The presenting issue is a mysterious Aramaic passage in chapter seven of Daniel, in which God is described as the “Ancient of Days,” sitting on a throne made of fire, supervising an apocalyptic battle of beasts which may represent the various empires that oppressed Israel. Especially puzzling is the reference in verse 7:9 to plural “thrones,” and later, in vs.13-14, to a “son of man” who comes before the Ancient of Days and is described as having dominion. This passage was of intense interest in ancient apocalyptic literature—the son of man was associated with Enoch, or with the angel Metatron, with the second throne indicative of a second power in heaven (שתי רשויות). This was obviously a destabilizing concept—indicative of a dualistic theology that either pitted divine forces of good and evil against one another, or exalted a messianic human figure to divine status. Dualistic thought was seen as deeply threatening—this was the explanation given for the heresy of Elisha b. Abuya, but it also almost ensnared the great Rabbi Akiva. Continue reading
I recently had the privilege to respond to a lecture delivered at JTS by Seth Waxman, the former US Solicitor to the Supreme Court. He presented three current cases, one of which (McCoy vs. Louisiana) he himself argued, in his 80th appearance before the court. Afterwards we continued his discussion of halakhic principles at stake in these cases, and one thing clearly emerged as a common ground between the two systems. Frequently the key to a good decision is not the verdict itself but the reasoning that leads to it. After all, it is the reasoning that will remain active within a legal system long after the parties are gone. It is essential that justices not only reach wise conclusions, but that they do so through reasoning that will set positive precedents for future decisions.
Mr. Waxman and I discussed the much anticipated case of Masterpiece Cakeshop, Ltd. vs. Colorado Civil Rights Commission, which hinges on two separate considerations—would compelling a business owner to create a wedding cake for a gay couple violate the cake owner’s free speech or free exercise [of religion] clause of the First Amendment? Whether the court finds for or against Masterpiece, it will make a great deal of difference how they do so—by finding that he is an artist, and artists may (or may not) be compelled to create their art, or by finding that his religious beliefs entitle him (or do not entitle him) to discriminate against others. The implications for free speech and religious liberty for all people will be enormous, and difficult to anticipate. May the justices judge with wisdom and care!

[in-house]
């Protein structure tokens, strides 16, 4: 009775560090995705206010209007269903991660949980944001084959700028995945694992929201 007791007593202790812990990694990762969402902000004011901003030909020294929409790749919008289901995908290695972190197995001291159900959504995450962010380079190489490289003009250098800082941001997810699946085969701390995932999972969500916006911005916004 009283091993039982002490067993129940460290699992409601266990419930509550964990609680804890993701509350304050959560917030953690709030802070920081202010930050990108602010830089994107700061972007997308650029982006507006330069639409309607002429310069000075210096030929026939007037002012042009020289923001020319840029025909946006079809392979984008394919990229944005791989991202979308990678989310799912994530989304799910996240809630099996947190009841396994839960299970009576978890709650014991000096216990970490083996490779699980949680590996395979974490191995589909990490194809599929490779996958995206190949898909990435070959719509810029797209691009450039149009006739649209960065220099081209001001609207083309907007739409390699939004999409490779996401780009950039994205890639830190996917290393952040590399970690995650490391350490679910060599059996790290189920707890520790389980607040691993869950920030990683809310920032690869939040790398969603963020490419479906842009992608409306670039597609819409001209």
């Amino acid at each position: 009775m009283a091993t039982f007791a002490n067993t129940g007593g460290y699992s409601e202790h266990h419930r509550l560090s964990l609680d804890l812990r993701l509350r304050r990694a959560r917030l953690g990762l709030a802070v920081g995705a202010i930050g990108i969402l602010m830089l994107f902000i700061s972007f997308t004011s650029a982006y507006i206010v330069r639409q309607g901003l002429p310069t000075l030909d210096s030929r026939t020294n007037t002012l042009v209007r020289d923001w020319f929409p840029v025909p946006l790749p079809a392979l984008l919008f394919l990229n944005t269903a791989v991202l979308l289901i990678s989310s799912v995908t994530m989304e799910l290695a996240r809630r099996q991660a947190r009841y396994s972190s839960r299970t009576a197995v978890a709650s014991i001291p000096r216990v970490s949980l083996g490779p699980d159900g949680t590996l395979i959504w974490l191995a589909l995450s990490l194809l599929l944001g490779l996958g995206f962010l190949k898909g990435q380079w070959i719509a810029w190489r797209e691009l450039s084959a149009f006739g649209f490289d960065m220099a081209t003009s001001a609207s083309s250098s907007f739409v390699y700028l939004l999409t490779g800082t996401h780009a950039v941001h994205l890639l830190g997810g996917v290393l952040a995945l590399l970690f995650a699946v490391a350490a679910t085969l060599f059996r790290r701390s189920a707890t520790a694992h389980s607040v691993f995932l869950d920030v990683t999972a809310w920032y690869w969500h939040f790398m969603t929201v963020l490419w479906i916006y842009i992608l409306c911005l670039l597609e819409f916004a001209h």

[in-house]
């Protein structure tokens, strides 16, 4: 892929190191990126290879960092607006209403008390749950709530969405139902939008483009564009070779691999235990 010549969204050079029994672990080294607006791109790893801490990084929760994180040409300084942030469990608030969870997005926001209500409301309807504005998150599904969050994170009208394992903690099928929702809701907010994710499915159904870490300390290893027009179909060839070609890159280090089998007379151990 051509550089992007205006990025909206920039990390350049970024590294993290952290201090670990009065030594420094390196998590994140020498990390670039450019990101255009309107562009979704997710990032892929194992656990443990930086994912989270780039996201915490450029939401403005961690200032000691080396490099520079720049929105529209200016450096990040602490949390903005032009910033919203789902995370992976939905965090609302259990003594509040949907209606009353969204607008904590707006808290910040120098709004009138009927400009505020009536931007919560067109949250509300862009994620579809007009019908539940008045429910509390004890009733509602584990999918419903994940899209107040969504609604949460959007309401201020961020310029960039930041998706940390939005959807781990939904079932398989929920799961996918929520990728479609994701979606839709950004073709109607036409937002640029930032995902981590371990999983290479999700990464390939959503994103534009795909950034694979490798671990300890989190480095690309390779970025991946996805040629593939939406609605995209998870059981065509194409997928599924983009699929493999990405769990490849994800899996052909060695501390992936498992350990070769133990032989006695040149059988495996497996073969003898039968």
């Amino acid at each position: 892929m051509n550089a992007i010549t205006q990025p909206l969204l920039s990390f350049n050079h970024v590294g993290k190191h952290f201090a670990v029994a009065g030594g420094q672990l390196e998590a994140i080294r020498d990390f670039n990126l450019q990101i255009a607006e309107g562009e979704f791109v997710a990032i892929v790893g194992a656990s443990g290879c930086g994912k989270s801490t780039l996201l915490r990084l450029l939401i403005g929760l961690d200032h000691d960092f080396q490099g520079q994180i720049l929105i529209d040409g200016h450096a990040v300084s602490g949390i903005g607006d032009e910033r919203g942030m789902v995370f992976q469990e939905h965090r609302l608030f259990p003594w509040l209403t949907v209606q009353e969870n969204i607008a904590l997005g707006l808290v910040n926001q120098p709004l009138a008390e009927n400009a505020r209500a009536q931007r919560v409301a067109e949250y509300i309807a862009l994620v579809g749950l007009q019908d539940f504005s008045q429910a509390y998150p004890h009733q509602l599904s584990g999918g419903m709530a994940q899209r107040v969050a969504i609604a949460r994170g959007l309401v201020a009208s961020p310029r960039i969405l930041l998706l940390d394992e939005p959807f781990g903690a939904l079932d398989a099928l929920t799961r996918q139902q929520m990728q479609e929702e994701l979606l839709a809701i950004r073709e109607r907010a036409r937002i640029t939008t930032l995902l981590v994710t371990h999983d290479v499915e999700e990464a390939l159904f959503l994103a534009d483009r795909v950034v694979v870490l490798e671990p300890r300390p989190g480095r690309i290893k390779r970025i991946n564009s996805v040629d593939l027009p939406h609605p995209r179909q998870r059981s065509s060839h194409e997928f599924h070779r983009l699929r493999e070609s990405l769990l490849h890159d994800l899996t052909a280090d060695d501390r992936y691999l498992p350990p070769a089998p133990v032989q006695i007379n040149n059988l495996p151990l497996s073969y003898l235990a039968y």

The activity of adjudicating, called הוראה or instruction in Jewish sources, is one of the most consequential responsibilities available to a person. For this reason, we are especially concerned with the education, integrity and also the sobriety of a judge. If there is doubt about the state of mind of the judge, then there is doubt about the validity of the judgment, and if the judgments of a nation’s courts are invalid, then the entire society’s moral standing is imperiled. We learn this important lesson indirectly from our portion, Shmini, which includes one of the most tragic and mystifying stories in the Torah, the sudden deaths of Aaron’s sons Nadav and Avihu on their first day of service in the tabernacle. Continue reading